Last Wenesday, the Adelphi NY Statewide Breast Cancer Hotline and Support Program premiered a video, Teens Talk About Breast Cancer geared toward answering questions and concerns young women might have about the disease. The video premiere was dedicated to Meghan Halloran, a Garden City resident who died of breast cancer last month.
Halloran was a volunteer with the Adelphi Breast Cancer Hotline and was very interested in working with teens, particularly because she did not want others to have to go through what she did. Halloran found a lump when she was only 24 years old and was told by a doctor to disregard it because she was too young to have breast cancer. Two years later she was diagnosed with breast cancer by a breast surgeon. She put up a seven-year battle against the disease but succumbed to an infection in September. Her immune system was so weakened by the disease she was unable to fight off the infection.
"She had a zest for living and was always smiling," said Caroline Mulcahy a social worker with the Adelphi Breast Cancer Program, of Halloran. "She was very inspirational and upbeat. She was going to fight this and do whatever she could to educate teenagers and try to prevent people from having to go through what she went through."
Teens Talk About Breast Cancer is one of the ways the Adelphi Breast Cancer Program is trying to help teenagers. The video is 15 minutes long and features real teenagers asking questions and expressing their concerns about the disease, such as: "If there is breast cancer in my family, will I get it?" "Will I get breast cancer if I am punched in the chest during sports?" and "What can I do to prevent breast cancer?" Teens Talk about Breast Cancer also features basketball star Rebecca Lobo and her mother Ruthann talking about what it was like for them when Ruthann was diagnosed with breast cancer. The two tell about their experience in coping with breast cancer in the family and encourage young people to discuss their concerns and ask questions.
Teens Talk About Breast Cancer is the only video of this kind. The feeling was that there are a lot of myths and misconceptions out there among teens that needed to be cleared up. The Adelphi NY State Breast Cancer Hotline and Support Program developed this video with the Greater New York City Affiliate of the Susan G. Kormen Breast Cancer Foundation, which also funded the film. Additional funding for the video was provided by New York State Senator Kemp Hannon.
The Adelphi NY Statewide Breast Cancer Hotline and Support Program, although it is not funded by Adelphi is run out of the Adelphi School of Social Work. The program was founded in 1980. Two women approached the Adelphi School of Social Work, through the college's Social Services Center which reaches out to the community to meet any unmet needs, and these women said that they had breast cancer and there was nothing out there for them. These two women started a support group and as time went on it continued to grow and in an effort to do more for breast cancer victims, the hotline was started. In 1986 funding came down from the New York State Department of Health to cover the metropolitan area and in 1990 it became a statewide program. It is a nonprofit agency supported by grants from the New York State Department of Health and the New York State Legislature. The agency also receives some private and corporate funding as well.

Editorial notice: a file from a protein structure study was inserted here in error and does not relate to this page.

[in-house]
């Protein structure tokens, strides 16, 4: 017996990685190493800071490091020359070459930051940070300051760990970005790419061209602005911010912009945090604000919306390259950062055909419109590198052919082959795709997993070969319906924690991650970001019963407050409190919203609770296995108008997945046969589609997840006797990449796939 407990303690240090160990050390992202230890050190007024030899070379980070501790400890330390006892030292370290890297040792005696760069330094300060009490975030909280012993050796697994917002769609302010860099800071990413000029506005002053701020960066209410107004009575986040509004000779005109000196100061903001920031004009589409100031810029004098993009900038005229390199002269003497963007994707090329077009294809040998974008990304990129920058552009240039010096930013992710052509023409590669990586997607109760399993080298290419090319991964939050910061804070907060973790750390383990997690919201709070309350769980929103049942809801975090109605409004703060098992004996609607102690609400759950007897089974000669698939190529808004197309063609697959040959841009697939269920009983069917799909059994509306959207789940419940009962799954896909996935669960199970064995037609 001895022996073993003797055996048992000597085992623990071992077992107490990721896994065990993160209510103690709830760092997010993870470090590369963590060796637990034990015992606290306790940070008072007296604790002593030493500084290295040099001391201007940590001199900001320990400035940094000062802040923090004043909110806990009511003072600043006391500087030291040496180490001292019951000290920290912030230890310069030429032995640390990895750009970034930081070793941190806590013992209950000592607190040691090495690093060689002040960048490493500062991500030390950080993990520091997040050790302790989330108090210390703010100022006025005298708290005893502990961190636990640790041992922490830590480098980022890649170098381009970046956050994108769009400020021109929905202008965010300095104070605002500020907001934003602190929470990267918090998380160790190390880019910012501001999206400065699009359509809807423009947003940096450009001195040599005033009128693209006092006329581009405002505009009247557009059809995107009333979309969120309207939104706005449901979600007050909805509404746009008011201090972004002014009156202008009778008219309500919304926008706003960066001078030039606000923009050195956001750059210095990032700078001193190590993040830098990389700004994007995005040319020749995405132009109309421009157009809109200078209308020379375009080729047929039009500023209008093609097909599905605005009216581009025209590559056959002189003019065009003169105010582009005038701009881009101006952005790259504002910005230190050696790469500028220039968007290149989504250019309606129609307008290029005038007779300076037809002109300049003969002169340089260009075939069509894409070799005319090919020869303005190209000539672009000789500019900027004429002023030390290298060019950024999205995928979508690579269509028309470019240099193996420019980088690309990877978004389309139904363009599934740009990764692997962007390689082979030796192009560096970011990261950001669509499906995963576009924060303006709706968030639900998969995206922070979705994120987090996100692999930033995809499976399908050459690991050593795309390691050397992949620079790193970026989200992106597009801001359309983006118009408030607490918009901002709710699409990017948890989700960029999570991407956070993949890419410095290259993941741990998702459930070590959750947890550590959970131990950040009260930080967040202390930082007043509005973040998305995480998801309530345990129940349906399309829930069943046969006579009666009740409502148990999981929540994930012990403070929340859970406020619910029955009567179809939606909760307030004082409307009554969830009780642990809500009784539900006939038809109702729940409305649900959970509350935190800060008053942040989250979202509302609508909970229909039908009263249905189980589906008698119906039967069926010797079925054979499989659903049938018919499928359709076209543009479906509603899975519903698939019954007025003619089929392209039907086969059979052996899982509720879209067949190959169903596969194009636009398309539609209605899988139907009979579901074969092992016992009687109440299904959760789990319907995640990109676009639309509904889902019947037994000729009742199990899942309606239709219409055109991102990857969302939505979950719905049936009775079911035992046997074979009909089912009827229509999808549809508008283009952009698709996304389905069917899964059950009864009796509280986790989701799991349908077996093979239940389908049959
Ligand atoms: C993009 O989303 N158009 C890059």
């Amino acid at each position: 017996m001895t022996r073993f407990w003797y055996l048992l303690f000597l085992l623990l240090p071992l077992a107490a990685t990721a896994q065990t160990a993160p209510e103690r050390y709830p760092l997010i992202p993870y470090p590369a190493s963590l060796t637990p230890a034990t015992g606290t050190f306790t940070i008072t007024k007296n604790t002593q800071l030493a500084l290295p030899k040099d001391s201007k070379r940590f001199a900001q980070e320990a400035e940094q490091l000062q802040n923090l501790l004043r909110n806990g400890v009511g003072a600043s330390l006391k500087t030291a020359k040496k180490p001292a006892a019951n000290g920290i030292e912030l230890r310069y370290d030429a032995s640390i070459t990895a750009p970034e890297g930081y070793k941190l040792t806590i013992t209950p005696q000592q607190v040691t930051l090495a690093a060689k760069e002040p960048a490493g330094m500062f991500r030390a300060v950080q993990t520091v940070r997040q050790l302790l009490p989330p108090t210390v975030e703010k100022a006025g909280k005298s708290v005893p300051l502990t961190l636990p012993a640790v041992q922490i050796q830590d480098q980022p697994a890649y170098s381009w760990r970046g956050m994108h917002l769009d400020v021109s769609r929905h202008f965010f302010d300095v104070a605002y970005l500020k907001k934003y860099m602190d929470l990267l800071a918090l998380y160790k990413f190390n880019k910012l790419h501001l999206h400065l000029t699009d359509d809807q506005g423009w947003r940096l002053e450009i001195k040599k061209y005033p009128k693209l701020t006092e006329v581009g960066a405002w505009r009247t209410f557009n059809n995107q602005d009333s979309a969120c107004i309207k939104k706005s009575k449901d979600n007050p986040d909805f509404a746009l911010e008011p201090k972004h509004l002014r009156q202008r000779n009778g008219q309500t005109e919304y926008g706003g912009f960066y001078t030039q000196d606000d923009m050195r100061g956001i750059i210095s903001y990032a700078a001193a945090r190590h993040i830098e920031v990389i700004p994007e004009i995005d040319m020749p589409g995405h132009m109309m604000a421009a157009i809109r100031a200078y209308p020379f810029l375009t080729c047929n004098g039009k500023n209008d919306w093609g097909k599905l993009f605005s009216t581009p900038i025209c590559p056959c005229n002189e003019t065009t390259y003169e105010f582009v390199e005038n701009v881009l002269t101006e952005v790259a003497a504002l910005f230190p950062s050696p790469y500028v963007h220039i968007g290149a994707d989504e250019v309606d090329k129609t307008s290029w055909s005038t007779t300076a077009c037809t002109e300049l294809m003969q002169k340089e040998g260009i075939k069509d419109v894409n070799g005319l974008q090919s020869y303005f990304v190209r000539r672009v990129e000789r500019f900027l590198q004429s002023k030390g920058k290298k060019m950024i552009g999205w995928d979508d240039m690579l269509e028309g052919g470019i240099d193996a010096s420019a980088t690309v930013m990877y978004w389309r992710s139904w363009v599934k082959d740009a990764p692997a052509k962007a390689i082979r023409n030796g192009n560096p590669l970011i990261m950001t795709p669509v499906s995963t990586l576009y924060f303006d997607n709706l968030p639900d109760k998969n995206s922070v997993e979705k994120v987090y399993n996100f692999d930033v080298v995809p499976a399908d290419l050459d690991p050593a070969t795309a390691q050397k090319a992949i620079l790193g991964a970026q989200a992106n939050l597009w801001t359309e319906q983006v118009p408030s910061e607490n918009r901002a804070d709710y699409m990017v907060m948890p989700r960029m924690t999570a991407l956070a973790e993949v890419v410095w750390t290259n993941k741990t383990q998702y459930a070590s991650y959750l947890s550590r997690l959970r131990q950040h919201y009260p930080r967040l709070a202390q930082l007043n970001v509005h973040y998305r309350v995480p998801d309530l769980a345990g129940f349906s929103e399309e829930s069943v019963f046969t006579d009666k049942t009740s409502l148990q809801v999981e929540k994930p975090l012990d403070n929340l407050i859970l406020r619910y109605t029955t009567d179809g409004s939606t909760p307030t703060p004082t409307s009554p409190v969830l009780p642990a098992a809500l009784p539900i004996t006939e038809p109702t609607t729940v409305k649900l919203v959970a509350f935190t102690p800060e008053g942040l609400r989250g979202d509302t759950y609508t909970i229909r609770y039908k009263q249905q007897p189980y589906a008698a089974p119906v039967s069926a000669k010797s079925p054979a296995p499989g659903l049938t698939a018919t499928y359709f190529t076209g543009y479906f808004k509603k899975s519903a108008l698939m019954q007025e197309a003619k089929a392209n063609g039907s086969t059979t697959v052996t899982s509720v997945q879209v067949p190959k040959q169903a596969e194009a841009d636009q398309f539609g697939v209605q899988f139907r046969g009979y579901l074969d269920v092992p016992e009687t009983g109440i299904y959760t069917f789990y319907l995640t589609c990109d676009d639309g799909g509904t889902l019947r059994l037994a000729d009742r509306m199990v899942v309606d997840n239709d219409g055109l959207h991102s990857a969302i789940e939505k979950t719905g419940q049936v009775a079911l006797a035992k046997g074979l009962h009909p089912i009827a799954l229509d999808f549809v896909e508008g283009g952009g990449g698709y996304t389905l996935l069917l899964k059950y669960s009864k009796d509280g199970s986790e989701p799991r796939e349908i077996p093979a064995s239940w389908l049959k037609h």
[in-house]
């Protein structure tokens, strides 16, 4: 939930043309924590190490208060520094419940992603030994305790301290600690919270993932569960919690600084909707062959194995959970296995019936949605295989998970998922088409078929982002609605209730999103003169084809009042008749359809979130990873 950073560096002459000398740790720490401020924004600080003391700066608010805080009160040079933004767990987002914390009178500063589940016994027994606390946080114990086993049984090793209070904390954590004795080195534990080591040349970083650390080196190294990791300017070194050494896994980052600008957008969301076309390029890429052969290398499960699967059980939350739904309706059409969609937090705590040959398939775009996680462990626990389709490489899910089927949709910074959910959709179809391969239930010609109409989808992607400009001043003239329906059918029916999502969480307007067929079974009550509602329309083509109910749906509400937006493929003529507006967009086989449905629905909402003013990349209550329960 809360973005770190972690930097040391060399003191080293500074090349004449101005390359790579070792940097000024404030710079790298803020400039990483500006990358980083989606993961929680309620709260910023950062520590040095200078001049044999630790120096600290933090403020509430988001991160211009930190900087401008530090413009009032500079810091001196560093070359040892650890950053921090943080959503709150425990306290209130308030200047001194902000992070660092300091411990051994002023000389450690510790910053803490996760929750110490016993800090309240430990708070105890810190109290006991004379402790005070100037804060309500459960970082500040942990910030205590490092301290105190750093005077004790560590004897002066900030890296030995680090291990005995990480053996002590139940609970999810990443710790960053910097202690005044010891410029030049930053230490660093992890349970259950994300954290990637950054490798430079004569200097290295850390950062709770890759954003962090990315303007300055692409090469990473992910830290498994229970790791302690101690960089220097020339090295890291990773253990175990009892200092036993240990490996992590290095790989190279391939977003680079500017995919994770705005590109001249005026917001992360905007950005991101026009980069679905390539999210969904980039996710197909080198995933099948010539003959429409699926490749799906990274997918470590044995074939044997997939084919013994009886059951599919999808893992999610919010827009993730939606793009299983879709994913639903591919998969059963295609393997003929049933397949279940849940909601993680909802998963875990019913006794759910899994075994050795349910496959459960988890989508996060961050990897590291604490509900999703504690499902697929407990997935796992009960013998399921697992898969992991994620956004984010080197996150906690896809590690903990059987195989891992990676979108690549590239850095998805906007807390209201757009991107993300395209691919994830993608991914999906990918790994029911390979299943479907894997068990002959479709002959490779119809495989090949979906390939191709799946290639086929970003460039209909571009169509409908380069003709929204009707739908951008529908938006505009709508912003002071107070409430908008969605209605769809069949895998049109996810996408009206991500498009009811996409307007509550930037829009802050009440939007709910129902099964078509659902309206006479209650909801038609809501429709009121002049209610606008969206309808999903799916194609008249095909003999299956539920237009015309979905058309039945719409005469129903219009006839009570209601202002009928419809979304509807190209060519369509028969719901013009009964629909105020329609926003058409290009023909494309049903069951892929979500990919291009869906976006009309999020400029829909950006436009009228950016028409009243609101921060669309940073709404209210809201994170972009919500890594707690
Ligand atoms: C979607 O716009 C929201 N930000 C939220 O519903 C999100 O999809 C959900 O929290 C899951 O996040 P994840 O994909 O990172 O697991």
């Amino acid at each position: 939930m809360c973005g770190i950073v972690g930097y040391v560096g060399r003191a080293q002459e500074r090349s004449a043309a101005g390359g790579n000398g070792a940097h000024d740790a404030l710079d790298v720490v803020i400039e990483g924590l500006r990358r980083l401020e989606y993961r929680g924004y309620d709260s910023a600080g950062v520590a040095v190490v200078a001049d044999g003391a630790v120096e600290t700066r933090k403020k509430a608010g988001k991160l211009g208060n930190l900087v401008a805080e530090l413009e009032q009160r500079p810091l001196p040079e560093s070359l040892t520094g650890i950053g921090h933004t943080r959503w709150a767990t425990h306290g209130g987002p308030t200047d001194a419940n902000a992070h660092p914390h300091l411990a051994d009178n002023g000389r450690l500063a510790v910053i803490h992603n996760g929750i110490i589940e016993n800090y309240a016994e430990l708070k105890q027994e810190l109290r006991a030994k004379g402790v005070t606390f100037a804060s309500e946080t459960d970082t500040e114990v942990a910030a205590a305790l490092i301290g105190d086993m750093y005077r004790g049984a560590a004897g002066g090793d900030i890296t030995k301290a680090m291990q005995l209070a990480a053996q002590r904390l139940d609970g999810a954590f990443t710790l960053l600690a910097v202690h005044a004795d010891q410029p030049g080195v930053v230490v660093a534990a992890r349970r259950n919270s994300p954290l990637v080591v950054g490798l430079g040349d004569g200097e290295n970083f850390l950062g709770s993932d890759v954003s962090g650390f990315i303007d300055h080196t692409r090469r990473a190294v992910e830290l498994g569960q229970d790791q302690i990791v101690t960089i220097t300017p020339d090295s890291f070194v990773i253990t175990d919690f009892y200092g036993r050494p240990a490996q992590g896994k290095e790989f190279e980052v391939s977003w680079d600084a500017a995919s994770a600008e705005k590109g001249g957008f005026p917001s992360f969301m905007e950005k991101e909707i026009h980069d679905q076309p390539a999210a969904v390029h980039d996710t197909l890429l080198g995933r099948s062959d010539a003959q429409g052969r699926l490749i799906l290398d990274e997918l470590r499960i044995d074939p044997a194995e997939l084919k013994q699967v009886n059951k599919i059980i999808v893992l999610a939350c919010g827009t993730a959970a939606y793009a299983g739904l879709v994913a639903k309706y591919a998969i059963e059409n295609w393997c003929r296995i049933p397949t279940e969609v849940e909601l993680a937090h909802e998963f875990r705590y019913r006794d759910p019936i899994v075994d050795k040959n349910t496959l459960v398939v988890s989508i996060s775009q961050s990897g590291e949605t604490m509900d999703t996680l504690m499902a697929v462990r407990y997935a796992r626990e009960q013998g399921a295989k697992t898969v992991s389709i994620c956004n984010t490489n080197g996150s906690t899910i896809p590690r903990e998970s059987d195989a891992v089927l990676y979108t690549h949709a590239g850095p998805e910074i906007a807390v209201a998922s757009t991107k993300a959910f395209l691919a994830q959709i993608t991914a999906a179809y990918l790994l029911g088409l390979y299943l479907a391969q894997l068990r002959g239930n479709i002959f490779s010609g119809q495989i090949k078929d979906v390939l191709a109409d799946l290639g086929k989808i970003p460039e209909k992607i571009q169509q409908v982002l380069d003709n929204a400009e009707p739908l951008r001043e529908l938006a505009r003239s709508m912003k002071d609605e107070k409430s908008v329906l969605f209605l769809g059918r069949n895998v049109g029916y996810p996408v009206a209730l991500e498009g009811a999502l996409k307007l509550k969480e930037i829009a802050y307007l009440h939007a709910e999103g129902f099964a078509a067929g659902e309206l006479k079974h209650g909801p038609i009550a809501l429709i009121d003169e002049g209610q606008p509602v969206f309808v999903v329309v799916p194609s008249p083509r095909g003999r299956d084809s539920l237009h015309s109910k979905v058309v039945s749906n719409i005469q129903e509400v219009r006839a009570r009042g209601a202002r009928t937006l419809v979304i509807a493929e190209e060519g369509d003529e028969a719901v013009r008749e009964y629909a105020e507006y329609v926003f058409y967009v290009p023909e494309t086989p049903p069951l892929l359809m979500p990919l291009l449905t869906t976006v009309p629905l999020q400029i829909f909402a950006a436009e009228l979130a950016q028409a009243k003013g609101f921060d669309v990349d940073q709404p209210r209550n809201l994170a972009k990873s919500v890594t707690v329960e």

The agency is made up of approximately 100 volunteers and eight staff members. The staff is comprised of two part-time social workers, two full-time social workers and four people who do administrative work. The staff supervise the programs, supervise the training for the volunteers, interview volunteers, and oversee the program components.
One of the program's components is the hotline, which is run 24-hours a day, seven days a week, 365 days a year. Although it is not always staffed if a person calls they are guaranteed a call back the following day. People who man the hotline answer a wide range of questions. People call if they had a biopsy and discovered they need surgery, if they have questions about chemotherapy, if they need transportation for their treatments, if they have questions about the financial aspects of breast cancer, or if they have questions about something they heard about breast cancer in the news, just to name a few of the situations the volunteers handle. Approximately 95 percent of the volunteers at the hotline have had breast cancer themselves. The program has what they call a specialty list so if someone calls with a question about a particular type of cancer they can speak to a volunteer who has or had that type of cancer. If someone wishes to speak with a long-term survivor of breast cancer, they can. If they want to speak on any variety of topics there are volunteers who will speak to them on specifically about that subject.
In addition, the Adelphi Breast Cancer Program does individual counseling, family counseling and offers support groups. If several people seek a particular support group that the program does not offer, they will start one for those people. The Adelphi Breast Cancer Program also goes out into the community and presents educational programs to schools, health fairs, and different types of functions. "Our mission is to educate, support, empower and advocate for breast cancer patients, professionals, and the community in general," said Mulcahy.
For further information about the video or other breast cancer concerns, the hotline can be reached at 800-877-8077. Help is just a phone call away.